I could go on, but not really that long.  It’s hard enough to find genre examples of POC characters and then they’re all just the same stereotypes that we get in more mainstream titles.  Or they’re turned into aliens or elves or Black Council Evil McEvilPantses so we can treat them however we want because now it’s fiction, right?


My bank sent me an insurance card today, trying to sell me their personal cash-in on the new US health care system.

I’m taken care of anyway, but I looked into it, wondering when my bank started offering this service.  I mean, that much is obvious–there’s money in it now!  But I’d generally well-served by my bank so I was willing to give it a look.  Anyway…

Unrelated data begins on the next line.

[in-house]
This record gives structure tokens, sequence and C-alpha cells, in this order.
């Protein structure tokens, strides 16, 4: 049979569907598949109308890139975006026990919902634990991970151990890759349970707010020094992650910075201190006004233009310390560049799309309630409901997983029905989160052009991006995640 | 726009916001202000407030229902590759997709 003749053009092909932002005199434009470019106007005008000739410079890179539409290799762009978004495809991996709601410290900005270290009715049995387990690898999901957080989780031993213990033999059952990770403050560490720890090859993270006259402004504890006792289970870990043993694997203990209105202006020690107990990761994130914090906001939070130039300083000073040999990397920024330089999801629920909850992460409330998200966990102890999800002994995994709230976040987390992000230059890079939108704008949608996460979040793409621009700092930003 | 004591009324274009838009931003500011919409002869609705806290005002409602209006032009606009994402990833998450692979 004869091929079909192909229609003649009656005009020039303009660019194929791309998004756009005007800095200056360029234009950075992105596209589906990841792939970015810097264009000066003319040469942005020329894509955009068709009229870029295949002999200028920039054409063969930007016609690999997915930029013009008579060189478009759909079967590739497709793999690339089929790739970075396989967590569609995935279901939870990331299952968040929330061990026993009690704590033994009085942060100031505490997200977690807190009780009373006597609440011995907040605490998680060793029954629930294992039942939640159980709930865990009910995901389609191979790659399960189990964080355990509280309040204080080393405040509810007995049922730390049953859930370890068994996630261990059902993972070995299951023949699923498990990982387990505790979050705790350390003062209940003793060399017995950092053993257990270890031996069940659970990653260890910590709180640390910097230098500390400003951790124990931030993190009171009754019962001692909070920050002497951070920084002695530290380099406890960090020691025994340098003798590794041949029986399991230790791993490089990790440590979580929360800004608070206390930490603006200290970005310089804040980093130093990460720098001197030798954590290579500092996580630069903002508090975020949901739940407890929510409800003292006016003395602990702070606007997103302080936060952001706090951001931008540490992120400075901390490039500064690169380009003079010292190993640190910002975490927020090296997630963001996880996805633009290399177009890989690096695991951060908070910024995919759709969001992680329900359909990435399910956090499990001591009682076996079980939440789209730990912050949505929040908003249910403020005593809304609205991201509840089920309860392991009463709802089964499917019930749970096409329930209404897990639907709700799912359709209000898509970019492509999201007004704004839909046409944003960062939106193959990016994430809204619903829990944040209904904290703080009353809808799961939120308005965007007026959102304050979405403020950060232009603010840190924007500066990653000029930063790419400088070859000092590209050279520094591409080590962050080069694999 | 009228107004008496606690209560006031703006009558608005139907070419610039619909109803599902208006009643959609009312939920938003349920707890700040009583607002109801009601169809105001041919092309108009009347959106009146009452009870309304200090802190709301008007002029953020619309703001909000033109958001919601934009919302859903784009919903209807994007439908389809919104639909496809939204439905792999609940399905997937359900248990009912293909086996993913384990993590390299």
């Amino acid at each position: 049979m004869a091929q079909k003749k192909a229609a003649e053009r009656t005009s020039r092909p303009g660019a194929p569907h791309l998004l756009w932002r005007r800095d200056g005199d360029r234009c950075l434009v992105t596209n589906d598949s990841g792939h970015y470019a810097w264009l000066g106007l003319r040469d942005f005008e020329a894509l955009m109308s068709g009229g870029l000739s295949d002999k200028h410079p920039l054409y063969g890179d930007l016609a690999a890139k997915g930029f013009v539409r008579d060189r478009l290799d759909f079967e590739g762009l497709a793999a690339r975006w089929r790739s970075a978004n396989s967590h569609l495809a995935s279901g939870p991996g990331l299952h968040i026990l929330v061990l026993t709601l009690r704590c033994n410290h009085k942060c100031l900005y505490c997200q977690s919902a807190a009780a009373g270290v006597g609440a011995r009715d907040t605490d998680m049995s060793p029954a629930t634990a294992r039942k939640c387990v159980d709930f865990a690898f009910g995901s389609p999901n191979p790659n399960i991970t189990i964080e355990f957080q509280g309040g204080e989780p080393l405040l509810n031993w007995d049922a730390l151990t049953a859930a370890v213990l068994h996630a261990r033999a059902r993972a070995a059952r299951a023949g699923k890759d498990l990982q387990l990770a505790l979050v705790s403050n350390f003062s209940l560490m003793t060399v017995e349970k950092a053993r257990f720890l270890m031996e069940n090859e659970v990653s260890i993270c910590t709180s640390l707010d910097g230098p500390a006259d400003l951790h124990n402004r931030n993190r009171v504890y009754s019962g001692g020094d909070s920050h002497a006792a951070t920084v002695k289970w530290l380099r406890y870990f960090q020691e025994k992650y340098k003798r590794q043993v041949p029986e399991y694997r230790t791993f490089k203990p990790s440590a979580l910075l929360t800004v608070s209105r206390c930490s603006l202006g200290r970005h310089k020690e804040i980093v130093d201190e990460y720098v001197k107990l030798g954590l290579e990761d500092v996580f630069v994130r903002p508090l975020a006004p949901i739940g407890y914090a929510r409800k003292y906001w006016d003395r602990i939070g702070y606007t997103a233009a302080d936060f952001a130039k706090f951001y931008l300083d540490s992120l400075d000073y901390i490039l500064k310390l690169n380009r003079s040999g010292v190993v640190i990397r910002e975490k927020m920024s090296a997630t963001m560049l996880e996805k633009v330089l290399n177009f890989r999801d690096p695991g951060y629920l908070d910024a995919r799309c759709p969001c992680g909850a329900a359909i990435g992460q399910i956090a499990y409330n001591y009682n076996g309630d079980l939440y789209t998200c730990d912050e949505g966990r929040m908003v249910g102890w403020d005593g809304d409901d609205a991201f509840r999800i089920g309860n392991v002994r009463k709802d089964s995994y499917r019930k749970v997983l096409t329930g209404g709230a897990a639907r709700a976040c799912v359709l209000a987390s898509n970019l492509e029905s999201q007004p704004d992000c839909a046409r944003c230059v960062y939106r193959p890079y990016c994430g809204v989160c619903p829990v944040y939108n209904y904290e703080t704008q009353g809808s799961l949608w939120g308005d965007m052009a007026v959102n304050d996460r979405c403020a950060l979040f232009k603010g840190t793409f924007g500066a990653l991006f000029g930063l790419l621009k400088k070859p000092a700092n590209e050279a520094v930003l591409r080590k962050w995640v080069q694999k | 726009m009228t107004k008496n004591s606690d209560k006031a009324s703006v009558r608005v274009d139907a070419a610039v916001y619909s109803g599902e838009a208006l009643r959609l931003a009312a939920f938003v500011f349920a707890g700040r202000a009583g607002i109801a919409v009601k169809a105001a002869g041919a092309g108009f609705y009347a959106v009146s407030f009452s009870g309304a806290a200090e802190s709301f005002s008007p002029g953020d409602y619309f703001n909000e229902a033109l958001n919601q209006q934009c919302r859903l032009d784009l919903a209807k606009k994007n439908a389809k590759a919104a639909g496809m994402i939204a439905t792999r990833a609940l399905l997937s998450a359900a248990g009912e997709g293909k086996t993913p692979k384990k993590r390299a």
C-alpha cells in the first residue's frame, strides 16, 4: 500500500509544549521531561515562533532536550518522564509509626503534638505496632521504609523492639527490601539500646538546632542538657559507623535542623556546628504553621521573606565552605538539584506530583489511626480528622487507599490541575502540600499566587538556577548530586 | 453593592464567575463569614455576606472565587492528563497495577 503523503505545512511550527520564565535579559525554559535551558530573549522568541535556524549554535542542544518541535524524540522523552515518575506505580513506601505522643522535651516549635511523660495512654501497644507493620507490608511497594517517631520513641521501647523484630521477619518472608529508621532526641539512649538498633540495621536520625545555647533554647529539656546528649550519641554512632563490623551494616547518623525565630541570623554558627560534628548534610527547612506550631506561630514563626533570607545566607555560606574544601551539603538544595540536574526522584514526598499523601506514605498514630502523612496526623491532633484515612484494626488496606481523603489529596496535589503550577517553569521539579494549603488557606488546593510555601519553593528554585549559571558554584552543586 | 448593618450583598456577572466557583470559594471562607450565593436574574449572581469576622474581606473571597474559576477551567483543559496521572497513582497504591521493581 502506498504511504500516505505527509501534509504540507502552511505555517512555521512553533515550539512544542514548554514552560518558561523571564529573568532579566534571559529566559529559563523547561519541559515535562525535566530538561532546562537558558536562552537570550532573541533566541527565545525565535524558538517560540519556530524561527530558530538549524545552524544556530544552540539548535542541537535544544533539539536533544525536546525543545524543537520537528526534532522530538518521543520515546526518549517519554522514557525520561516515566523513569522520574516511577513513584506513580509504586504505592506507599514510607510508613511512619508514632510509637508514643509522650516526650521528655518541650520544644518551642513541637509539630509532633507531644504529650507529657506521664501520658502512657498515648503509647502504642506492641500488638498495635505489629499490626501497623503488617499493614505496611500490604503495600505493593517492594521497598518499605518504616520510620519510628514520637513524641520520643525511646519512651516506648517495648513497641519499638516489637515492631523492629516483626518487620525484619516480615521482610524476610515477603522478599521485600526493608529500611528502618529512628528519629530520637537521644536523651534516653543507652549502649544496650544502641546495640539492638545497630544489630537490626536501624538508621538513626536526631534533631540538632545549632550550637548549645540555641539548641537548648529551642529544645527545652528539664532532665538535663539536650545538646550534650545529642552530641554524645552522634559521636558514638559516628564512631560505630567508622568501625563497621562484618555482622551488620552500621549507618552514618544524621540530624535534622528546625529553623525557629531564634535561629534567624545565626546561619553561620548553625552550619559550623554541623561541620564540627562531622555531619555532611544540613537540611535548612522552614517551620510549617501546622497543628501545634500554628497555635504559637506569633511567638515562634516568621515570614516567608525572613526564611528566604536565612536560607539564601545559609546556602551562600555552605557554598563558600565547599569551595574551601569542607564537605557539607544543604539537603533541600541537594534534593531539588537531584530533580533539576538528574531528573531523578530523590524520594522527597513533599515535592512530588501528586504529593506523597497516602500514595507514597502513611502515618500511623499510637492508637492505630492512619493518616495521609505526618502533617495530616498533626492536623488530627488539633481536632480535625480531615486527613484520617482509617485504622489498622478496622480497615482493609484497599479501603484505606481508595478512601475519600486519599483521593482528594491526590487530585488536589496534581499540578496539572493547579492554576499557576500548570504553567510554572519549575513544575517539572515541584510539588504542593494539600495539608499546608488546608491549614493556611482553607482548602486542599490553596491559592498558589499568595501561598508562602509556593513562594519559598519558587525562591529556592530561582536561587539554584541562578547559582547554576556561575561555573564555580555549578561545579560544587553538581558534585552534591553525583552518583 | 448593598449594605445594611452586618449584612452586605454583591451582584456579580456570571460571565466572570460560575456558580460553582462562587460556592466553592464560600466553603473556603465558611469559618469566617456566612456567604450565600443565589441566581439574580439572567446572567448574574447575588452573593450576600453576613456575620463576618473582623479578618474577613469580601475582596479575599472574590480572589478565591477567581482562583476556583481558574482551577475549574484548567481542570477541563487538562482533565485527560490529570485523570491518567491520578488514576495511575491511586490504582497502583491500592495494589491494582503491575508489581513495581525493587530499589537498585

You know, part of heteronormativity is the assumption that anytime you send out something specifically for straight people you’ll hit one every time.  It means that you can safely assume anybody you talk to, sell to, buy from is straight (and if they’re not in a relationship they’re looking to be).  It means my bank wasn’t expecting their customer to be excluded from their insurance scheme because I might not have a cis female partner to include on the policy or to visit me in the eventual hospital.

(It means a lot of other things, too, obviously, but I’m often confronted with the question of “realistics.” That is to say, besides the idea that there’s somebody rubbing their hands together and cackling at the idea of oppressing somebody else, there’s no way this sort of thing could be real, right?  Well this is one of the ways it is.)